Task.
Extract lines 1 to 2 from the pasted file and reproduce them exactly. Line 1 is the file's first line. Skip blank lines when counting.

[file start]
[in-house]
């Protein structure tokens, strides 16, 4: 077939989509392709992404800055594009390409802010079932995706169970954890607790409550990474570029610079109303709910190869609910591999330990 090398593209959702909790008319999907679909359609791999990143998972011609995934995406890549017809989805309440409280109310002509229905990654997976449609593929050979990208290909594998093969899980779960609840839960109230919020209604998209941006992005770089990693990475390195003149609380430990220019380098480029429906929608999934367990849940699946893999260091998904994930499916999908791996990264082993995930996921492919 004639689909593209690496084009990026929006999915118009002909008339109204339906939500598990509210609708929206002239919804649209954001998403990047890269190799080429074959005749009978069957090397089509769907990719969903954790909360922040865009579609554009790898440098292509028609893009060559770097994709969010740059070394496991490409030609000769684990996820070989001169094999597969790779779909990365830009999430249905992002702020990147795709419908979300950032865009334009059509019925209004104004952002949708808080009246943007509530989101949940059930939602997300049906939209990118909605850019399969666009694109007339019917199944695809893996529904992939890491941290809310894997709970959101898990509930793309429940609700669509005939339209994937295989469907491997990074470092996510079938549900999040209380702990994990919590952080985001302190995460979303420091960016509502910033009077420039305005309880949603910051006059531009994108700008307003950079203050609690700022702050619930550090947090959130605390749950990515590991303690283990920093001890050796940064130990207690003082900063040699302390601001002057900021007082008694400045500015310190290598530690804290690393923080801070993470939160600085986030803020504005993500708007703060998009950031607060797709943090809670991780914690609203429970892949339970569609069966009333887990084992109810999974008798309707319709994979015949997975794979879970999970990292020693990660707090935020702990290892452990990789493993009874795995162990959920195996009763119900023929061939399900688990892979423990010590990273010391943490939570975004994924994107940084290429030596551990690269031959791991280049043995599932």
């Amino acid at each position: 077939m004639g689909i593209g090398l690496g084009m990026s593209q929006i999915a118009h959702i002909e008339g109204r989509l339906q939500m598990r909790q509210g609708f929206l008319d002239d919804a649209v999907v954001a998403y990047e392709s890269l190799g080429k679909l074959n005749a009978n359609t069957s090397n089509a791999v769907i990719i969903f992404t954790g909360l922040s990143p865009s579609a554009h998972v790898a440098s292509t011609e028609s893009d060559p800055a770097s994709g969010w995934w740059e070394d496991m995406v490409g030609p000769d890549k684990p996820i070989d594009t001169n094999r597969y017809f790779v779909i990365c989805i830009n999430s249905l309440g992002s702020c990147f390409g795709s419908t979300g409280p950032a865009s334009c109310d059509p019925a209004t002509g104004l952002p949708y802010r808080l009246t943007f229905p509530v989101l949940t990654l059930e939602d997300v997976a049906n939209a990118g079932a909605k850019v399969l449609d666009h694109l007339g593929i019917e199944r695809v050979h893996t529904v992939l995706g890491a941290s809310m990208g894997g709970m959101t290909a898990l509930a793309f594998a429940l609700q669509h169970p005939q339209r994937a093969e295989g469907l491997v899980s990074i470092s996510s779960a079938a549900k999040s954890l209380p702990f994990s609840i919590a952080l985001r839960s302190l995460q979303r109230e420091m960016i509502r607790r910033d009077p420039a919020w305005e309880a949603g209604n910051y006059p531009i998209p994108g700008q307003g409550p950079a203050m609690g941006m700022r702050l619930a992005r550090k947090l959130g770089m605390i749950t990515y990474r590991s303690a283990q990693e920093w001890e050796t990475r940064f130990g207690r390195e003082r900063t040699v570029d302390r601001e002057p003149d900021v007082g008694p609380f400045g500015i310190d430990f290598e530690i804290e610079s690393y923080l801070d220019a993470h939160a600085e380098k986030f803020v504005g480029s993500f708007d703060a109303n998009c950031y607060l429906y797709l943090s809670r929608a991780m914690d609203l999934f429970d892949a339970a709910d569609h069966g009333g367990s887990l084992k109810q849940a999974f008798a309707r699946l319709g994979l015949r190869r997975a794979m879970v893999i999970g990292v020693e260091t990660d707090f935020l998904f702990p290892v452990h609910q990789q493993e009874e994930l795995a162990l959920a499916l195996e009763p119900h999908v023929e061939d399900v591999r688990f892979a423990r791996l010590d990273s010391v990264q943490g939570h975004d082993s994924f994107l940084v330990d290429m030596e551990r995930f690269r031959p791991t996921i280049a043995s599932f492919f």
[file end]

[in-house]
């Protein structure tokens, strides 16, 4: 077939989509392709992404800055594009390409802010079932995706169970954890607790409550990474570029610079109303709910190869609910591999330990 090398593209959702909790008319999907679909359609791999990143998972011609995934995406890549017809989805309440409280109310002509229905990654997976449609593929050979990208290909594998093969899980779960609840839960109230919020209604998209941006992005770089990693990475390195003149609380430990220019380098480029429906929608999934367990849940699946893999260091998904994930499916999908791996990264082993995930996921492919 004639689909593209690496084009990026929006999915118009002909008339109204339906939500598990509210609708929206002239919804649209954001998403990047890269190799080429074959005749009978069957090397089509769907990719969903954790909360922040865009579609554009790898440098292509028609893009060559770097994709969010740059070394496991490409030609000769684990996820070989001169094999597969790779779909990365830009999430249905992002702020990147795709419908979300950032865009334009059509019925209004104004952002949708808080009246943007509530989101949940059930939602997300049906939209990118909605850019399969666009694109007339019917199944695809893996529904992939890491941290809310894997709970959101898990509930793309429940609700669509005939339209994937295989469907491997990074470092996510079938549900999040209380702990994990919590952080985001302190995460979303420091960016509502910033009077420039305005309880949603910051006059531009994108700008307003950079203050609690700022702050619930550090947090959130605390749950990515590991303690283990920093001890050796940064130990207690003082900063040699302390601001002057900021007082008694400045500015310190290598530690804290690393923080801070993470939160600085986030803020504005993500708007703060998009950031607060797709943090809670991780914690609203429970892949339970569609069966009333887990084992109810999974008798309707319709994979015949997975794979879970999970990292020693990660707090935020702990290892452990990789493993009874795995162990959920195996009763119900023929061939399900688990892979423990010590990273010391943490939570975004994924994107940084290429030596551990690269031959791991280049043995599932």